Fort Bragg's City Council unanimously asked for an environmental impact report on such a ban this week, according to the Press Democrat.
In Richmond, a community meeting drew a dozen interested members of the public as the city demonstrated that plastic bags choke its infrastructure.
Each city's ban is slightly different. Fort Bragg's considering laws that would ban bags at most stores, and charge a fee for paper bags. Customers would not be charged if they brought their own bags.
Richmond is still hammering out the terms of its ban, and is asking residents what an appropriate fee for non-reusable bags would be, according to Richmond Confidential.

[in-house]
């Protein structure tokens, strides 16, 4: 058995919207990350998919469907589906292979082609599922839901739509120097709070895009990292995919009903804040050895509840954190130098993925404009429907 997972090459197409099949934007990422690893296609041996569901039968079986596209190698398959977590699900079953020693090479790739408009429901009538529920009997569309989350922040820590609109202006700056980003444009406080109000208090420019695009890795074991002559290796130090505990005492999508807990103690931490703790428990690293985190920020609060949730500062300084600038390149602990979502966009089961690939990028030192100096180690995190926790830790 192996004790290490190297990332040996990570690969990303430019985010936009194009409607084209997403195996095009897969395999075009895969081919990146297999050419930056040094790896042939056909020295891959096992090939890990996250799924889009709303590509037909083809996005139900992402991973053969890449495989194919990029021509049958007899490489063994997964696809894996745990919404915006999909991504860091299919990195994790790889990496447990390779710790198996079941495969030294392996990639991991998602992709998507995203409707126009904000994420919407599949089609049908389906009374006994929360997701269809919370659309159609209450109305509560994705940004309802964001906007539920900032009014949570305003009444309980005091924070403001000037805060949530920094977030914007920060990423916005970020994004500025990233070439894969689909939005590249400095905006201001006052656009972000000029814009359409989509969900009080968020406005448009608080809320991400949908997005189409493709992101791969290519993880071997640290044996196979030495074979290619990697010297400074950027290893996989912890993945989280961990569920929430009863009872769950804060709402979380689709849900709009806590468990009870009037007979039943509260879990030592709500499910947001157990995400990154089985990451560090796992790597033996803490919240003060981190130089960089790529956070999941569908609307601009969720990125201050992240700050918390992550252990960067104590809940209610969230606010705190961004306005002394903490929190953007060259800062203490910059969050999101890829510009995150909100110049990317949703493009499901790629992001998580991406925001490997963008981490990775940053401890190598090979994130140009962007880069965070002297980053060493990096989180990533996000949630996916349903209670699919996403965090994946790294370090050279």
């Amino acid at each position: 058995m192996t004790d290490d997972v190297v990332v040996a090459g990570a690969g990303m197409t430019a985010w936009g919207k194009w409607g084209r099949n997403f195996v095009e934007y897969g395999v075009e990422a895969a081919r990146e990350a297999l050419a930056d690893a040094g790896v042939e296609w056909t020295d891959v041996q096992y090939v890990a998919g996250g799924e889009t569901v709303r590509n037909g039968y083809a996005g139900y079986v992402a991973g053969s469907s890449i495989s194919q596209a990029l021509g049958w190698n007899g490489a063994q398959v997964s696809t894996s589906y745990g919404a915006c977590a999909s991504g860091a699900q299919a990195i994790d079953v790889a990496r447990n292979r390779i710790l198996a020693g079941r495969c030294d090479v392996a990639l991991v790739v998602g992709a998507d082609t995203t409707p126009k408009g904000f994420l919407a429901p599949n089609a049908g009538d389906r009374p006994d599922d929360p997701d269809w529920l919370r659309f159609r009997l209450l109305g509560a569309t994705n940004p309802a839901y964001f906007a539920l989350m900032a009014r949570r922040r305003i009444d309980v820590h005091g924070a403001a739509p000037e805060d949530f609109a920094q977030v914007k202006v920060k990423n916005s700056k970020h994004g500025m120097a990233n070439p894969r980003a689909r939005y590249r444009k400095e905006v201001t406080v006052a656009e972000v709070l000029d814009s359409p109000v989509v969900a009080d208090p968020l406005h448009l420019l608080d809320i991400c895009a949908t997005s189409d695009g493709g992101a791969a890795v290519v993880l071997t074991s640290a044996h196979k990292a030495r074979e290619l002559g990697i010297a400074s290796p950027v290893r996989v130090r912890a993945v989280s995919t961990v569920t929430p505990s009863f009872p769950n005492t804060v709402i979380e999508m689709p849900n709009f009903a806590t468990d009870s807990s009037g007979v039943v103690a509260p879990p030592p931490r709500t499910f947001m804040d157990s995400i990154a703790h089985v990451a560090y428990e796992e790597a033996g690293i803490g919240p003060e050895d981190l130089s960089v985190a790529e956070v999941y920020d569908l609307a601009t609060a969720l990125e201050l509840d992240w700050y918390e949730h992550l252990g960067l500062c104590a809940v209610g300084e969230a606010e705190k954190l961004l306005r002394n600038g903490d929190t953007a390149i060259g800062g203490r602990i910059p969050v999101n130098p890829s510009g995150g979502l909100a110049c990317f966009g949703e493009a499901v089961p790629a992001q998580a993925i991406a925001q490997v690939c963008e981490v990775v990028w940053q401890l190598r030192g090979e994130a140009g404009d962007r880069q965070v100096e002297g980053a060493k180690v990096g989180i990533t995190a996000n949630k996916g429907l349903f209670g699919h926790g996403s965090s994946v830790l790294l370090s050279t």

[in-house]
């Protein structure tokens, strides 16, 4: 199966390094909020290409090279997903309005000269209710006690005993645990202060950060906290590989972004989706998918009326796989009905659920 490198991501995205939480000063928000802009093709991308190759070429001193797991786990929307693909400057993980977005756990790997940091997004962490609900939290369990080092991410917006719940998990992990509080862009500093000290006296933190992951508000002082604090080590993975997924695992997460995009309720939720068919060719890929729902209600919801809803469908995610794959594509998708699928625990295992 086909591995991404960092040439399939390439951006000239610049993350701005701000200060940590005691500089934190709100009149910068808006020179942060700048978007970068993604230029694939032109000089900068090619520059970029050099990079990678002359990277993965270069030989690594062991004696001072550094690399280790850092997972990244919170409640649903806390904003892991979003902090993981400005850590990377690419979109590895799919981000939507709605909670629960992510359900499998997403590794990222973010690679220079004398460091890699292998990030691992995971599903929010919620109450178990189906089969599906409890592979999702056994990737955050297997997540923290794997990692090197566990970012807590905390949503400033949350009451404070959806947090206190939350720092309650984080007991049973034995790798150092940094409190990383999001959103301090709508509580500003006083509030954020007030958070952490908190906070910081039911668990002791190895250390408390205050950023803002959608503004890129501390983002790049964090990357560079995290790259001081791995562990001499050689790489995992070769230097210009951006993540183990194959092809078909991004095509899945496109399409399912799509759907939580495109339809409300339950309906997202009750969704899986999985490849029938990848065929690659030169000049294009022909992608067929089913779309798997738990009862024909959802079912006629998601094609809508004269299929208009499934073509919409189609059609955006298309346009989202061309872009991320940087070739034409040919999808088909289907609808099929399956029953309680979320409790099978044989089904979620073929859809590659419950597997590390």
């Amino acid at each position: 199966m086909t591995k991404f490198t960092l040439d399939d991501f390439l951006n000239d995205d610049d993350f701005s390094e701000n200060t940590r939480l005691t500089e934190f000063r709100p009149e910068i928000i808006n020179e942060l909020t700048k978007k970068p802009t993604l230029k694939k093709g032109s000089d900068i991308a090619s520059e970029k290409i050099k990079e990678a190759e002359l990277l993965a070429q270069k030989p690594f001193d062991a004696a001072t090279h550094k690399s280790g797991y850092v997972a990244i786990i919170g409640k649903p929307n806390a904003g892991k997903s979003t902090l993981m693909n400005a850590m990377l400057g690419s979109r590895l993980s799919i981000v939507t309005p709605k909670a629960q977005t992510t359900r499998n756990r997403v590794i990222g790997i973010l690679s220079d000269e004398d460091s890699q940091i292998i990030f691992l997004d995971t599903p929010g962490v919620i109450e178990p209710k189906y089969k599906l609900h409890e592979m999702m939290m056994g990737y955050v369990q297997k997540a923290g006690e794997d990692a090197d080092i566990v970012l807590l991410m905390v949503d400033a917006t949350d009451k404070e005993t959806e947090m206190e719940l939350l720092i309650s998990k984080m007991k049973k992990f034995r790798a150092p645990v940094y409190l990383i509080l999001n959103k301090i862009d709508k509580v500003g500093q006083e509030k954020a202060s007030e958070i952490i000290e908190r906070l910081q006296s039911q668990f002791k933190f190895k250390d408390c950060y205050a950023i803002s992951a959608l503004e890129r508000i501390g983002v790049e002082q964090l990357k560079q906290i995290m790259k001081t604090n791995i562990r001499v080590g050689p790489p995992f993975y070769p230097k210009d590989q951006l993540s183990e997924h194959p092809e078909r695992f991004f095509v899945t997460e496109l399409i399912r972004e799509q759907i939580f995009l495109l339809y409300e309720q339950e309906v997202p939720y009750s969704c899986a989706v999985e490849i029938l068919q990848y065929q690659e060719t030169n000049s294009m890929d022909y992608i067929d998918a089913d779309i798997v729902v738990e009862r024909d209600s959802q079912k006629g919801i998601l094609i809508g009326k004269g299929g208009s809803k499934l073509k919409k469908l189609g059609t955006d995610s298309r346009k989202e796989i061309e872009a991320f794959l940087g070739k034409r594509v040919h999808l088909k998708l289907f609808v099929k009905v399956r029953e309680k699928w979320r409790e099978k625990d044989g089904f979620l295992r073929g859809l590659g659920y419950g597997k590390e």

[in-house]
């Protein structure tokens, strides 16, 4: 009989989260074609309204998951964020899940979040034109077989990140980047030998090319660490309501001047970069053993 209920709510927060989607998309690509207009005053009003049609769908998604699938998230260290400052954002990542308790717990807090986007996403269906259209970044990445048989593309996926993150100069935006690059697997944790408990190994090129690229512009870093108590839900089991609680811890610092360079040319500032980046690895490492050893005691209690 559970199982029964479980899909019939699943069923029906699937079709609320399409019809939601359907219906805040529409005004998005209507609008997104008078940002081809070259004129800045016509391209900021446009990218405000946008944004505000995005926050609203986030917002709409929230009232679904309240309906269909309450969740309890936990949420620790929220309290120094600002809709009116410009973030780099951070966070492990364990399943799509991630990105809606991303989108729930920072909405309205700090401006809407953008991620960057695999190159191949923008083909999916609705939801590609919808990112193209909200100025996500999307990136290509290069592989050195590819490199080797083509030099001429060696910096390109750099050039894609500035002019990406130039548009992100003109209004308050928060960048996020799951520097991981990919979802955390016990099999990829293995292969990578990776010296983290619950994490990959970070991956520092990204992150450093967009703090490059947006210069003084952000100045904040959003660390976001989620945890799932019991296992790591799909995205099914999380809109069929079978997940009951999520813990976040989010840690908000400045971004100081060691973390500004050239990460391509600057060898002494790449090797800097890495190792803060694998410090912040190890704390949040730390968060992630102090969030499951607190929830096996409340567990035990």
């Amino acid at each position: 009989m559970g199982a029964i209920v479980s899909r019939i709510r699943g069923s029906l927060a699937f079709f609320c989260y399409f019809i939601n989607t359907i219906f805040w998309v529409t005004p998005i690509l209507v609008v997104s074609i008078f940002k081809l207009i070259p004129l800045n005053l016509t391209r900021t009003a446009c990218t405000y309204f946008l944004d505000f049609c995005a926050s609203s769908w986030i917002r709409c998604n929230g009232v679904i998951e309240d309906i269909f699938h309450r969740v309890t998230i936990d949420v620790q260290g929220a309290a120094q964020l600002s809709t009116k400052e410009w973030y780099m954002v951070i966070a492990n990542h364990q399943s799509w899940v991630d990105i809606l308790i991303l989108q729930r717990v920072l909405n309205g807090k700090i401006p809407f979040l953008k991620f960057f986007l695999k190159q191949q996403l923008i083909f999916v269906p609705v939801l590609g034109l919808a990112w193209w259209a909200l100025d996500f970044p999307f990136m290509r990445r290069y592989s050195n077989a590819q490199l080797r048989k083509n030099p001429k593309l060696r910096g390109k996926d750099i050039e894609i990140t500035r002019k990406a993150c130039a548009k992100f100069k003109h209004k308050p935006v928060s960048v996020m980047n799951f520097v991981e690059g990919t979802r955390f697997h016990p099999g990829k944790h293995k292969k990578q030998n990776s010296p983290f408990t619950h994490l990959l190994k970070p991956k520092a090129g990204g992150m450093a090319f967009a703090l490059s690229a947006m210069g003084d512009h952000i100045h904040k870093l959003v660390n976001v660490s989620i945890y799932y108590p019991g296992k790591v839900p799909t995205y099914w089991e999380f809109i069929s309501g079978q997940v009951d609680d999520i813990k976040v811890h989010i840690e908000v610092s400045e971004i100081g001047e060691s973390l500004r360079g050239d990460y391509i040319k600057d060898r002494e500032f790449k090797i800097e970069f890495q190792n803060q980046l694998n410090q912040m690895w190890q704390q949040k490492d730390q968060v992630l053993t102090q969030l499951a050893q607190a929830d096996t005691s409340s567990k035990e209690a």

The plastic bag industry staunchly opposes measures that would cut into their bottom line, but as evidence mounts that the bans are beneficial, more cities are taking steps to give plastic bags the boot.
Bag manufacturers say that paper bags take up more landfill space. That may be true, but they can also be recycled, where as plastic bags generally cannot.
Meanwhile, in San Francisco, a survey shows that consumers are confused by recycling rules, and frequently throw items in the incorrect bin. An "ecofinder" tool that explains where trash should go is so confusing, hardly anyone uses it.